Sometimes it’s not possible to fully randomize an intervention for an impact evaluation, for example when the treatment group is pre-selected due to program-related reasons. With a randomized control trial out of the way, one of the options is to use a quasi-experimental approach combined with matching methods to select a comparison group.

The quality of such designs hinge on the similarity between a treatment group and this matched comparison group. The trouble with the standard approach to matching is that the similarity between the treatment and comparison group can often only be assessed after a baseline survey. This is not very efficient and often leads to data being collected and then not used in the analysis.

But what if we had an idea of how similar treatment and comparison groups are before collecting any data? We could then target our data collection better by surveying only among respondents and areas that we know are similar to the treatment group.

Selecting a comparison group using geospatial data

Laterite has recently encountered this challenge during our work on the impact evaluation of the Spark Microgrants‘ Advancing Citizen Engagement project in Rwanda. For this assignment, we were given a list of 164 villages earmarked to participate a village-level microgrant plus facilitation program. Our task was to select a suitable comparison group to use as counterfactual in our impact evaluation.

However, fielding a survey team to collect data from 1,000+ potentially comparable villages to find which ones would be most similar to the treatment group was neither practical nor economical. So we decided to follow a different approach: to use geospatial data and matching techniques to determine which villages would be selected as comparison group.

An overview of the study area, with the treatment villages (in green) buffer zones (in purple) and the villages available to be part of the comparison group (in white).
Spark blog

The first step was to collate program-relevant data, and census data, for instance the share of people in each ubudehe category (a poverty classification widely used in Rwanda).  Then we added geospatial data on health indicators, night-light intensity derived from remote sensing, wealth proxies derived from a combination of survey data and satellite imagery, land cover and topographic features such as slope and elevation, and the distance to the nearest primary and secondary schools. The combination of all these data sources paints a socio-economic and socio-demographic picture of each village.

Then, for each of the 164 treatment villages we estimated which of the 1,476 potential comparison villages would be most similar to it in terms of geospatial and socio-demographic characteristics. We then paired each treatment village with its most similar comparison using three matching methods.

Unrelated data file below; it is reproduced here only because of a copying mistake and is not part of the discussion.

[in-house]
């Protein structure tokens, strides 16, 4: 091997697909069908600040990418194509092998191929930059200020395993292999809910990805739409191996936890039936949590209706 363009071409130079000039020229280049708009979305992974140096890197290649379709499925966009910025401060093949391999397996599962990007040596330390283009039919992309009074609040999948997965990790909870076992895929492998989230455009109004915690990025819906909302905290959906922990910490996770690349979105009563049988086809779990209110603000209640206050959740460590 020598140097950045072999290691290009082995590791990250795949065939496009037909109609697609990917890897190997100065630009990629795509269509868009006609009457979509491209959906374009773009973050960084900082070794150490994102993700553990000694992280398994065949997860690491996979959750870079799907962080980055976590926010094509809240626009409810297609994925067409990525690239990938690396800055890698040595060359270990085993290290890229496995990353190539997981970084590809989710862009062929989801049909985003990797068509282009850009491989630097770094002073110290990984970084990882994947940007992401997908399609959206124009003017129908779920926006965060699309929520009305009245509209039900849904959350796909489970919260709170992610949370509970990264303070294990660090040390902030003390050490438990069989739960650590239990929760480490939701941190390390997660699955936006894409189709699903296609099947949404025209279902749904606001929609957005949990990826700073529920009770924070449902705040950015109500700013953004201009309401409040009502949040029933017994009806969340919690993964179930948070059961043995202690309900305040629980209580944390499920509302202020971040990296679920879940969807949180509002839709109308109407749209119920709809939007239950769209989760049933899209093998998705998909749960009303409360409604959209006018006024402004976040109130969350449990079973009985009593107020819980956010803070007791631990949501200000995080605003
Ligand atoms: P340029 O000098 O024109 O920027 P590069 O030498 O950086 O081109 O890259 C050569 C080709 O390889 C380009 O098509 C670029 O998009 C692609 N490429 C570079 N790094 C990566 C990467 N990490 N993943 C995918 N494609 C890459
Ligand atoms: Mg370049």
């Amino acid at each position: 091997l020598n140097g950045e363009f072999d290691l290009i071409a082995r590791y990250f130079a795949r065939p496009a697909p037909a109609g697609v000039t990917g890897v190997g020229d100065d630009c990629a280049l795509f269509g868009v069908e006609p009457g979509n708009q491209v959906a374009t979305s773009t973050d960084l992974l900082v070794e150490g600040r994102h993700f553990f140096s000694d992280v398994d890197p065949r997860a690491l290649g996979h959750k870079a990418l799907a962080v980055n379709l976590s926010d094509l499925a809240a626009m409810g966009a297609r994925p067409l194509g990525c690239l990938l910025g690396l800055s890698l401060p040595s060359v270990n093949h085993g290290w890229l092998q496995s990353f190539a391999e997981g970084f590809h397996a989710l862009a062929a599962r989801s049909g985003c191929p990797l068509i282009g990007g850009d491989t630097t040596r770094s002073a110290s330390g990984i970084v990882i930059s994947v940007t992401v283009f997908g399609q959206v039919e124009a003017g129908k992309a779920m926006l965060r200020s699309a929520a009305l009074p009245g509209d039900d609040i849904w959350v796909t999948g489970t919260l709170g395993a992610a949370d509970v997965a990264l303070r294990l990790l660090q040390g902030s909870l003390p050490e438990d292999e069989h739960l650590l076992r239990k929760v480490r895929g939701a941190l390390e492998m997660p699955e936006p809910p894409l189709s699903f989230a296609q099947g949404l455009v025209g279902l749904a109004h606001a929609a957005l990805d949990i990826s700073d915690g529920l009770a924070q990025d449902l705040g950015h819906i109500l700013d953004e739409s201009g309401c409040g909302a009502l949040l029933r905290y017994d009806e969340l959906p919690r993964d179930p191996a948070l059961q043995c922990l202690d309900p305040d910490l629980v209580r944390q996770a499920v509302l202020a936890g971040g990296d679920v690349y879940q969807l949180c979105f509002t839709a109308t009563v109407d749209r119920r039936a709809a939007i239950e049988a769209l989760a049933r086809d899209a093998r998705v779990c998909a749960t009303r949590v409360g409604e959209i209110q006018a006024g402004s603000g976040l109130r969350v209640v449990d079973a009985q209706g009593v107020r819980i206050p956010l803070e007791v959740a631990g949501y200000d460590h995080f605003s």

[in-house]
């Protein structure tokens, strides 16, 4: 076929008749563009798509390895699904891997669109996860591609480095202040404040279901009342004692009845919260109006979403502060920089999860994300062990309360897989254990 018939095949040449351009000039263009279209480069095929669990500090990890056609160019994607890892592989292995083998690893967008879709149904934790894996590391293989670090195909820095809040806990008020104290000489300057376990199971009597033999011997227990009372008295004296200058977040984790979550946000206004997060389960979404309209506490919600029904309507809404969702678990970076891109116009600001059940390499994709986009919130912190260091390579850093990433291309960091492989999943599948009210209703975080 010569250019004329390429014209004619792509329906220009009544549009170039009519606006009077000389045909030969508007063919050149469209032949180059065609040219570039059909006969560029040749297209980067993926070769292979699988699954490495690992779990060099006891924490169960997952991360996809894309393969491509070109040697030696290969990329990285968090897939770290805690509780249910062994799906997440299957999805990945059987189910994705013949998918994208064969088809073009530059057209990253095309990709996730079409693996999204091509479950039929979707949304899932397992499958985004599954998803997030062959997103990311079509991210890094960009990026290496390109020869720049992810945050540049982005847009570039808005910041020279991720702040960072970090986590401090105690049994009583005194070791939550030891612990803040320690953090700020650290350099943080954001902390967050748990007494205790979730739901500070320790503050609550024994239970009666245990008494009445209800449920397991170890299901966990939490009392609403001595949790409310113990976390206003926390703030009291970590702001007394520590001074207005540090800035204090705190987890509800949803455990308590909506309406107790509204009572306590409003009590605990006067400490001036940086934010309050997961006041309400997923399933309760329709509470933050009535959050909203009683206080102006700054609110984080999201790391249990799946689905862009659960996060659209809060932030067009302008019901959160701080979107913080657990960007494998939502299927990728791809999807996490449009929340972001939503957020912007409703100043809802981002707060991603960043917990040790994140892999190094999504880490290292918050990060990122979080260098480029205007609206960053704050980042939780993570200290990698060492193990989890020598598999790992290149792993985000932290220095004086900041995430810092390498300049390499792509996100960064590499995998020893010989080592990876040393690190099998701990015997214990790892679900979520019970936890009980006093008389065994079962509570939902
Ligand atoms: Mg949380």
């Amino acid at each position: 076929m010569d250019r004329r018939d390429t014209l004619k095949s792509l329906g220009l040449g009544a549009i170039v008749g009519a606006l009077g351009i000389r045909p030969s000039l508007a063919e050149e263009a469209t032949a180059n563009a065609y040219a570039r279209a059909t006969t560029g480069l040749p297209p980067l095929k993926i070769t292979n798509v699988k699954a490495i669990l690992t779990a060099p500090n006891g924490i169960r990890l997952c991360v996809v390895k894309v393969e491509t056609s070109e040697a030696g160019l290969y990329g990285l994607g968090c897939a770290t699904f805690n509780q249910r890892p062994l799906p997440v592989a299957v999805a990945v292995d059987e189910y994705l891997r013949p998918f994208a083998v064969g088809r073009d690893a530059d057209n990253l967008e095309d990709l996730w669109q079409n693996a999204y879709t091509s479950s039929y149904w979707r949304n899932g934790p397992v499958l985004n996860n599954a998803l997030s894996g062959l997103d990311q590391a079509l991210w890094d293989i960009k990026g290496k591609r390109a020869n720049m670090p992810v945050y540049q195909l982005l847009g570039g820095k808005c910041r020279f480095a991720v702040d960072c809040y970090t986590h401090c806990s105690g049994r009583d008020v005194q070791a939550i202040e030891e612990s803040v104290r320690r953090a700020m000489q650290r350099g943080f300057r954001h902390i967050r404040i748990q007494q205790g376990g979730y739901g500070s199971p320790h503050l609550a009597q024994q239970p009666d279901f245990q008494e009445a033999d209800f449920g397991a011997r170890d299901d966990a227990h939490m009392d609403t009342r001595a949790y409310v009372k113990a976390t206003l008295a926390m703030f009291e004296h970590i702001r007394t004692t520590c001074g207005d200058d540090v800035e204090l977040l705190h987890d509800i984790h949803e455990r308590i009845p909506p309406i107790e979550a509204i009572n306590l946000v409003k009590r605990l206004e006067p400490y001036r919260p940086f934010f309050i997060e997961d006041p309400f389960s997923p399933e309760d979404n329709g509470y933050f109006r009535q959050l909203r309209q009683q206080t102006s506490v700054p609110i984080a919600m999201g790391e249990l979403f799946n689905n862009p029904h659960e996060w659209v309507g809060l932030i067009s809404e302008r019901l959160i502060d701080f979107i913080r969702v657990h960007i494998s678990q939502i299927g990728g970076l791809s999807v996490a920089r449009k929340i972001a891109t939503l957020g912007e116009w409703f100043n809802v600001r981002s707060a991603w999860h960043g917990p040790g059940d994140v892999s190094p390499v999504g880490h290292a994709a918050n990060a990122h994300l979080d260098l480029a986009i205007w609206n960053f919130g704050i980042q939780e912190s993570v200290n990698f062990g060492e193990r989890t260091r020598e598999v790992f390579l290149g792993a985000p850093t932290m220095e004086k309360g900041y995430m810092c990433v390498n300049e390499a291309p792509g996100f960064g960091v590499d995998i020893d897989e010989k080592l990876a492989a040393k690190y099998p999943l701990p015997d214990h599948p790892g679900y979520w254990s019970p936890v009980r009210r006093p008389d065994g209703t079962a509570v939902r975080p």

Comparing three matching techniques

The three matching techniques we tested were:

  • Propensity score matching. The probability of a village belonging to the treatment group is estimated with a simple logisitic regression. For this challenge, we implemented a one-to-one match: pairing each treatment village with its nearest neighbor in terms of its estimated propensity score.
  • Mahalanobis matching. The Mahalanobis distance tells us how far apart two villages are from each other in a multidimensional space of geospatial features. If two villages have the exact same features, the distance between them would be zero. Mahalanobis distance matching thus aims to minimize this “distance” between treatment and comparison group village. Each treatment village was paired with the comparison village with the lowest Mahalanobis distance.
  • Proximity matching with random forests. A random forest is a collection of decision trees, widely used in machine learning, that learns to classify whether a village is either treatment or not, based on geospatial and socio-demographic features. One of the by-products of this classification algorithm is a proximity matrix that records the degree of similarity between all possible pairs of treatment and comparison villages. This proximity matrix can thus be conceptualized as a proxy-measure for multivariate closeness between pairs of villages. We thus selected the closest comparison group village (i.e. highest proximity) for each treatment village.

Which of the matching techniques performed better?

Each matching technique has a different way to calculate best matches.  So to compare between them, we assessed which matching method returned the lowest standardized mean difference on each indicator (e.g. socio-demographics, geospatial features) between treatment and matched comparison group.

It turned out that while all matching techniques reduced the differences between the treatment and comparison group, a simple propensity score estimate with a one-to-one match performed the best.

So in the end, we used a propensity score match to create 164 pairs of treatment and comparison group villages. For each village in the treatment group, we now know which village in the Northern province in Rwanda is the most comparable to it. Based on this list, we drew a sample of 48 villages to conduct a highly-targeted baseline survey.

This is one of the many use cases for geospatial data. By taking advantage of this often-unexplored wealth of data, we can now target our comparison group surveys to those areas we know are similar to target areas where our client is implementing the program.

This means less wasteful and more efficient data collection, better targeted surveys, likely higher statistical power, and a more solidly defined counterfactual in our analyses.


This blog post was written by Rik Linssen, Laterite’s Lead Economist.